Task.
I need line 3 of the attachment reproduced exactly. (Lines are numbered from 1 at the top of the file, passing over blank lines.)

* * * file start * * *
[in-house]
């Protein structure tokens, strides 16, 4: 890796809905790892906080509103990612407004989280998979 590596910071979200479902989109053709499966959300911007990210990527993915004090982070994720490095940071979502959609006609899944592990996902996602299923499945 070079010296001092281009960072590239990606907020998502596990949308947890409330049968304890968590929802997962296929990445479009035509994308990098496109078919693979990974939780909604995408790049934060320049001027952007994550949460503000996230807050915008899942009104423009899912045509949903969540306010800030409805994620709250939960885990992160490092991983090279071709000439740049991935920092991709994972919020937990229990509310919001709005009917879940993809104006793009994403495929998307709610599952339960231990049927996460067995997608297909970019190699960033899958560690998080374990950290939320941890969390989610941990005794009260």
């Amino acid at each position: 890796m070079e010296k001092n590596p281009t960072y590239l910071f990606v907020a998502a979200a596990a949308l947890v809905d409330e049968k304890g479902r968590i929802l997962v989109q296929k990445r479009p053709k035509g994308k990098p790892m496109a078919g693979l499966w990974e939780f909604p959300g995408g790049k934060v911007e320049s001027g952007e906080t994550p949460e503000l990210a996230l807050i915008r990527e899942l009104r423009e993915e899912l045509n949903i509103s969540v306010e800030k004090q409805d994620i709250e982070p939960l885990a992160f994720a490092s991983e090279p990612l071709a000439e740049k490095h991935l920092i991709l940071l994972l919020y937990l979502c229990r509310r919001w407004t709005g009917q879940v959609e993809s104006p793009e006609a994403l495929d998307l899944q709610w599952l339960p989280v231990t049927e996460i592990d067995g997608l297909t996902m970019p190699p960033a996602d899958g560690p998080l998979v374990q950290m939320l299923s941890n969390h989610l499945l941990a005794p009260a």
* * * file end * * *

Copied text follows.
């Amino acid at each position: 890796m070079e010296k001092n590596p281009t960072y590239l910071f990606v907020a998502a979200a596990a949308l947890v809905d409330e049968k304890g479902r968590i929802l997962v989109q296929k990445r479009p053709k035509g994308k990098p790892m496109a078919g693979l499966w990974e939780f909604p959300g995408g790049k934060v911007e320049s001027g952007e906080t994550p949460e503000l990210a996230l807050i915008r990527e899942l009104r423009e993915e899912l045509n949903i509103s969540v306010e800030k004090q409805d994620i709250e982070p939960l885990a992160f994720a490092s991983e090279p990612l071709a000439e740049k490095h991935l920092i991709l940071l994972l919020y937990l979502c229990r509310r919001w407004t709005g009917q879940v959609e993809s104006p793009e006609a994403l495929d998307l899944q709610w599952l339960p989280v231990t049927e996460i592990d067995g997608l297909t996902m970019p190699p960033a996602d899958g560690p998080l998979v374990q950290m939320l299923s941890n969390h989610l499945l941990a005794p009260a």